BACKGROUND The effect of early vasopressin initiation on clinical outcomes in patients with septic shock is uncertain. A systematic review and meta-analysis was performed to evaluate the impact of early start of vasopressin support within 6 h after the diagnosis on clinical outcomes in septic shock patients. METHODS We searched the PubMed, Cochrane, and Embase databases for randomized controlled trials (RCTs) and cohort studies from inception to the 1st of February 2021. We included studies involving adult patients (> 16 years)with septic shock. All authors reported our primary outcome of short-term mortality and in the experimental group patients in the studies receiving vasopressin infusion within 6 h after diagnosis of septic shock and in the control group patients in the studies receiving no vasopressin infusion or vasopressin infusion 6 h after diagnosis of septic shock, clearly comparing with clinically relevant secondary outcomes(use of renal replacement therapy(RRT),new onset arrhythmias, ICU length of stay and length of hospitalization). Results were expressed as odds ratio (OR) and mean difference (MD) with accompanying 95% confidence interval (CI). RESULTS Five studies including 788 patients were included. The primary outcome of this meta-analysis showed that short-term mortality between the two groups was no difference (odds ratio [OR] = 1.09; 95% CI, 0.8 to 1.48; P = 0.6; χ2 = 0.83; I2 = 0%). Secondary outcomes demonstrated that the use of RRT was less in the experimental group than that of the control group (OR = 0.63; 95% CI, 0.44 to 0.88; P = 0.007; χ2 = 3.15; I2 = 36%).The new onset arrhythmias between the two groups was no statistically significant difference (OR = 0.59; 95% CI, 0.31 to 1.1; P = 0.10; χ2 = 4.7; I2 = 36%). There was no statistically significant difference in the ICU length of stay(mean difference = 0.16; 95% CI, - 0.91 to 1.22; P = 0.77; χ2 = 6.08; I2 = 34%) and length of hospitalization (mean difference = -2.41; 95% CI, -6.61 to 1.78; P = 0.26; χ2 = 8.57; I2 = 53%) between the two groups. CONCLUSIONS Early initiation of vasopressin in patients within 6 h of septic shock onset was not associated with decreased short-term mortality, new onset arrhythmias, shorter ICU length of stay and length of hospitalization, but can reduce the use of RRT. Further large-scale RCTs are still needed to evaluate the benefit of starting vasopressin in the early phase of septic shock.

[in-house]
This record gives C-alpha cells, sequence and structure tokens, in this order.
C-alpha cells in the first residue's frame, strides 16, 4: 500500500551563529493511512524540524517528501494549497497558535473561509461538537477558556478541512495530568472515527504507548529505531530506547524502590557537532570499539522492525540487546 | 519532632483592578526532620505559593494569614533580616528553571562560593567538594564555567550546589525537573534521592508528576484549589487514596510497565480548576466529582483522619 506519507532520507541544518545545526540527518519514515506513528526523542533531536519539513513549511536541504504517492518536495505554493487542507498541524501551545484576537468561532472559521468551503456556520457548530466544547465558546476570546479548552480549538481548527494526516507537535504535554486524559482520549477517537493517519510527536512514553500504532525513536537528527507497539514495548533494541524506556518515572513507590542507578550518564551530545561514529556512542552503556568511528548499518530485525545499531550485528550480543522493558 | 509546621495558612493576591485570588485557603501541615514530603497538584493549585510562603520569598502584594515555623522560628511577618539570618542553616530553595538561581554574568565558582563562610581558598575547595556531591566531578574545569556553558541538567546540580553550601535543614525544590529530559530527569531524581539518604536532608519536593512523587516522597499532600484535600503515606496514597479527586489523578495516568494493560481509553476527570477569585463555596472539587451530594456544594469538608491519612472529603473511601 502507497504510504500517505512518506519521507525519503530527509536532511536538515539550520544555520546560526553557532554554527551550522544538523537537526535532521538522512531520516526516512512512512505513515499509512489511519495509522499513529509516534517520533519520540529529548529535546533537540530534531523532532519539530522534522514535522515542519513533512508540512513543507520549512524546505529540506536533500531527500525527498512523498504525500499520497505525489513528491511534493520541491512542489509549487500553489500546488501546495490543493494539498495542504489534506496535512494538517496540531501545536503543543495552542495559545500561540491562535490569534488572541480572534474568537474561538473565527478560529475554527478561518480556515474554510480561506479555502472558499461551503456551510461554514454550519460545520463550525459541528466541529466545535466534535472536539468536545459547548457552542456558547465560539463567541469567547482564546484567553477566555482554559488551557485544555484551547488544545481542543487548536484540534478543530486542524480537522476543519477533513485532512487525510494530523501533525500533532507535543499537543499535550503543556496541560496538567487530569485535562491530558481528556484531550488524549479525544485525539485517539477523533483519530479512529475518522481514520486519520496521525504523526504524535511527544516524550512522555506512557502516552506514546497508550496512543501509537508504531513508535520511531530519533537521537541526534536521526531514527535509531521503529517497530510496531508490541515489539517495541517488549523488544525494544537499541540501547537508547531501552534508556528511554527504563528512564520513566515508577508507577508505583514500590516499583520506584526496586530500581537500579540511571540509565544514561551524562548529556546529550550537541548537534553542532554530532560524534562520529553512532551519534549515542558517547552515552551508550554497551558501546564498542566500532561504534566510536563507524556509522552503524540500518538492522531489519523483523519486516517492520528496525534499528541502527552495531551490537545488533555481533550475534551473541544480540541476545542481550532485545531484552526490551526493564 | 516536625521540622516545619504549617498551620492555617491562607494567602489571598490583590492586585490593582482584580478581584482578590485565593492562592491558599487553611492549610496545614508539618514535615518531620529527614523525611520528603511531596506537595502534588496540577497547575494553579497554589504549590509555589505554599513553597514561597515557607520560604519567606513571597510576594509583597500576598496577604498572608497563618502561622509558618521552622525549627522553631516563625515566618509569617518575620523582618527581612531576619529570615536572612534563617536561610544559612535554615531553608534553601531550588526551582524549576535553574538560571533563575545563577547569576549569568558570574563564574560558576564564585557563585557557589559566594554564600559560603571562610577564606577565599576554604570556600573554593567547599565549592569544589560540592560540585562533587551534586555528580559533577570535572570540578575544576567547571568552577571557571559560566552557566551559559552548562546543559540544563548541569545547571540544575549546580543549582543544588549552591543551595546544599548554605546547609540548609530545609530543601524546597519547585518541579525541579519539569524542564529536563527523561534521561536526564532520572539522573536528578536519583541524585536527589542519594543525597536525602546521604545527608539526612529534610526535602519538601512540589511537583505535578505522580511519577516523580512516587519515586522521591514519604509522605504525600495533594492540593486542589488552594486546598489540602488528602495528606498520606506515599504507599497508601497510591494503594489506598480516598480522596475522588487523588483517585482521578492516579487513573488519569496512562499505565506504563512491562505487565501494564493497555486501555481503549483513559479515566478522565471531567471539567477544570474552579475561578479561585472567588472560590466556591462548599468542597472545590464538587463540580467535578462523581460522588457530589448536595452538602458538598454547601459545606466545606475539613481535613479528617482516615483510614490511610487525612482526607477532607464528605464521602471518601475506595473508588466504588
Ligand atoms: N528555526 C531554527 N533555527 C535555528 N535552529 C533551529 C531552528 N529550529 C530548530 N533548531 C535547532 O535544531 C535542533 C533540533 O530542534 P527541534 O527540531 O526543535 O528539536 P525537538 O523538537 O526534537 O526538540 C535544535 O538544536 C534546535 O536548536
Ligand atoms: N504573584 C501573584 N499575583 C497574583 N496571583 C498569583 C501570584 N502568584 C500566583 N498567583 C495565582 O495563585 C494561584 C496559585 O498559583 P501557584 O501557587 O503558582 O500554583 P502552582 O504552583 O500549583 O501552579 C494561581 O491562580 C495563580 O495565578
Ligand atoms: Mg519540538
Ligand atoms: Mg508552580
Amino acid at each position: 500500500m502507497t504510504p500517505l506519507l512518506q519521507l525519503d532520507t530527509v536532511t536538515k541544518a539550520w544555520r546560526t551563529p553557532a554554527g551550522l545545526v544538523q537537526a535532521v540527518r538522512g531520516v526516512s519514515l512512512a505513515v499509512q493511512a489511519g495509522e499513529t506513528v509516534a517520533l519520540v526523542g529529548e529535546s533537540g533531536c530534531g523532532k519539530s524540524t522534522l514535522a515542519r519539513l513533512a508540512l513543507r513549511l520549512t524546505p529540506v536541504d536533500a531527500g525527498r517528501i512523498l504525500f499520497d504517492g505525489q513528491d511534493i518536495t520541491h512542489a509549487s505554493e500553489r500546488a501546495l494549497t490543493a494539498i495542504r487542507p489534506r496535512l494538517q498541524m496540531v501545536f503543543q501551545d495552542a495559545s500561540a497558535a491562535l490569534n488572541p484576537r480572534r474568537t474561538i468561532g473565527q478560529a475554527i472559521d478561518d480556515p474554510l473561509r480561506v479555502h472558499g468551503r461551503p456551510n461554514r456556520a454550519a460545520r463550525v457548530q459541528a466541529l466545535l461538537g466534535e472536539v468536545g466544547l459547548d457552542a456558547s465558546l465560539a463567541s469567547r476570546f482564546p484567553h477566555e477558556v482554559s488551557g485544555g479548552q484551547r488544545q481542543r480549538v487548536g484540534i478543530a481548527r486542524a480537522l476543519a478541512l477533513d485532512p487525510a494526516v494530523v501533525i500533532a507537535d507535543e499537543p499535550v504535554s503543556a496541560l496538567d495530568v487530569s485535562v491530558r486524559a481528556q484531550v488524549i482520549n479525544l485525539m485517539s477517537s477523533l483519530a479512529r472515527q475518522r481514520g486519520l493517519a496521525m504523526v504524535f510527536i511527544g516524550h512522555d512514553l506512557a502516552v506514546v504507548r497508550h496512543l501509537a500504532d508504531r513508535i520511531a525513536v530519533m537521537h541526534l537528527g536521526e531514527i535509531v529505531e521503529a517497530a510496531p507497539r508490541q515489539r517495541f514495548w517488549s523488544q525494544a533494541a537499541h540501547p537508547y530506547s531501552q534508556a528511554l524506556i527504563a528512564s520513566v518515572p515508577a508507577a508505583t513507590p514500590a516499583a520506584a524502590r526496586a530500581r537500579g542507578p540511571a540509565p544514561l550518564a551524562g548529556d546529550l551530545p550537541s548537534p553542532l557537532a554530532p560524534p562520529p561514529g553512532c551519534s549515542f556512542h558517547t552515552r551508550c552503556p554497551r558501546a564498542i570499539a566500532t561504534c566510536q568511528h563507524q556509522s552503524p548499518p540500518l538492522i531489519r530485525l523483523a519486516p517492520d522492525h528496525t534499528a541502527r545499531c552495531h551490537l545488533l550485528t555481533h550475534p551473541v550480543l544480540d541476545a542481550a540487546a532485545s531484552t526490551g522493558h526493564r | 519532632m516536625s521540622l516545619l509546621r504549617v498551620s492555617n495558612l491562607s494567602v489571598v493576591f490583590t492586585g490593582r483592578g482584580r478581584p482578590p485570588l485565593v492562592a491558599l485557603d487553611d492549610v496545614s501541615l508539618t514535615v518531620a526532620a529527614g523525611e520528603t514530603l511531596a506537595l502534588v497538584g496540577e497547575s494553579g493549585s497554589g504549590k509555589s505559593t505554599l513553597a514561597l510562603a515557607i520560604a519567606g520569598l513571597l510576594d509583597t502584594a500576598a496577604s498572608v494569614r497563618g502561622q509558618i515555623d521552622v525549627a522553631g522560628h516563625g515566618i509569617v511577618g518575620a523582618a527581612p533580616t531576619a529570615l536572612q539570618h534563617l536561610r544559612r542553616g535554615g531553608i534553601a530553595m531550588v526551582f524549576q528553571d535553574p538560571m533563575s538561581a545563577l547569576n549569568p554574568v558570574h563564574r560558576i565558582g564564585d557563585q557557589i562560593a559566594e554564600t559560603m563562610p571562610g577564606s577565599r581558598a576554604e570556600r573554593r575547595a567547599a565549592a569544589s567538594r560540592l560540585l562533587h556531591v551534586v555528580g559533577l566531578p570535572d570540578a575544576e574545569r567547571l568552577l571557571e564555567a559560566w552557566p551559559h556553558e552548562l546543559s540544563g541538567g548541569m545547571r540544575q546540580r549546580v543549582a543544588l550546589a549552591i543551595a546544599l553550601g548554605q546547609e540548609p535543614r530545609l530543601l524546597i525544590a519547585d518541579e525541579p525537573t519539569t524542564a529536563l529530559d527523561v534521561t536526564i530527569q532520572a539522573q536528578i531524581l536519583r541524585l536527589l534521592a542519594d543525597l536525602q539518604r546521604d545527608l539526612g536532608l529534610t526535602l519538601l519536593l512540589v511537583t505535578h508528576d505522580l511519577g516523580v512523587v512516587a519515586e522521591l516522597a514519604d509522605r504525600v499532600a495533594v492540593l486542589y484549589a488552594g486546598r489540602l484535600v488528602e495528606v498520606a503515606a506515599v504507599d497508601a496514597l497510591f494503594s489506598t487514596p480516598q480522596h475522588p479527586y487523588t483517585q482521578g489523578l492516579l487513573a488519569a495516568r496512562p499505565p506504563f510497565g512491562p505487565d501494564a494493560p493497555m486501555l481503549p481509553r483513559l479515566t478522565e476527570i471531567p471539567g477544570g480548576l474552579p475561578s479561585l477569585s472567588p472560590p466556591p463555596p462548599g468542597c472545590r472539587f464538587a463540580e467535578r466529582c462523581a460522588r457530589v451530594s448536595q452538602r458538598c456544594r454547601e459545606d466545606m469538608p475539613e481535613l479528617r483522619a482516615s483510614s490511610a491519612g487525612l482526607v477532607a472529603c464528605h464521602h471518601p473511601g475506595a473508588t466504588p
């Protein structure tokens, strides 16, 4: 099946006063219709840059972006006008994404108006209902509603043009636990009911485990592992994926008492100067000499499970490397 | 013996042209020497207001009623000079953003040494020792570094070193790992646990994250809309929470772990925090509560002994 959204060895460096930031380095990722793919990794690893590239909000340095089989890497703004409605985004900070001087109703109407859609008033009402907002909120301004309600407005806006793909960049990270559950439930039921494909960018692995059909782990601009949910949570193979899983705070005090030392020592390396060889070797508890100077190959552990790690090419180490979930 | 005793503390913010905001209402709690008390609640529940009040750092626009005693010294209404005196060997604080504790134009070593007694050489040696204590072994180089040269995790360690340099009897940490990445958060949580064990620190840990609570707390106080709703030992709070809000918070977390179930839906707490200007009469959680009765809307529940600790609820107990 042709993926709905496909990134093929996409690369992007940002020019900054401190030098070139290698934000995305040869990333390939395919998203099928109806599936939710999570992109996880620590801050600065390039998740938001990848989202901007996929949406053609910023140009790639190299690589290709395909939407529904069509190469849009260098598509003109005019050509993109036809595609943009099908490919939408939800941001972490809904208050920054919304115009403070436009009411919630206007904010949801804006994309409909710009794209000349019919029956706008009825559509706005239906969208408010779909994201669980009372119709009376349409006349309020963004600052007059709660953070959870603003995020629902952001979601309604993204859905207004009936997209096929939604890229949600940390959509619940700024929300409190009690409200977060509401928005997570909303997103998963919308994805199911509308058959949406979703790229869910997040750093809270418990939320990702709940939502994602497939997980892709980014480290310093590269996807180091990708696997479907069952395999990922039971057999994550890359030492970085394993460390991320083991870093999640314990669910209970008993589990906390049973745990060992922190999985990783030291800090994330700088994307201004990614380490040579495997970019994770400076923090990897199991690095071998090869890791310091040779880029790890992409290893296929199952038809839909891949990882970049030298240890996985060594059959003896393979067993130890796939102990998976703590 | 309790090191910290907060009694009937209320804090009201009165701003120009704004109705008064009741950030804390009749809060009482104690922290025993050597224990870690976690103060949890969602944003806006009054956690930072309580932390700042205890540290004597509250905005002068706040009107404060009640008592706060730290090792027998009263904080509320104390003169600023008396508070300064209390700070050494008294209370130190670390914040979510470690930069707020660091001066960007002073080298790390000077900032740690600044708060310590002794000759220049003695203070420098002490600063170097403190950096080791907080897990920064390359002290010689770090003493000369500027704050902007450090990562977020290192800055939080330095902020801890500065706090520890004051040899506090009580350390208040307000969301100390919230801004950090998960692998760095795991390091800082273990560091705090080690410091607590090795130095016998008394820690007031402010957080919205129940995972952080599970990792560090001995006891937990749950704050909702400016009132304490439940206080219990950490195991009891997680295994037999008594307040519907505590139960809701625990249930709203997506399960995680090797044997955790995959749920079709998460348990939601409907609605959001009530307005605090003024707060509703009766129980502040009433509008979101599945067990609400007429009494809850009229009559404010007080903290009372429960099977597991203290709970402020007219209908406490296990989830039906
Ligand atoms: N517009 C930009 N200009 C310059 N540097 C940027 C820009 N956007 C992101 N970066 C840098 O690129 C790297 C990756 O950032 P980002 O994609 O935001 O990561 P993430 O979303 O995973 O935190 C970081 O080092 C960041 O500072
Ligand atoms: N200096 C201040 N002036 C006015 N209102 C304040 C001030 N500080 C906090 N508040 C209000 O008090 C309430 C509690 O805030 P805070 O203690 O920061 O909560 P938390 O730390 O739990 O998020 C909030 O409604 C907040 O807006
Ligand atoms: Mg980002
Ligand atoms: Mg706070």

Autologous Platelet-Rich Gel for the Treatment of Diabetic Sinus Tract Wounds: A Clinical Study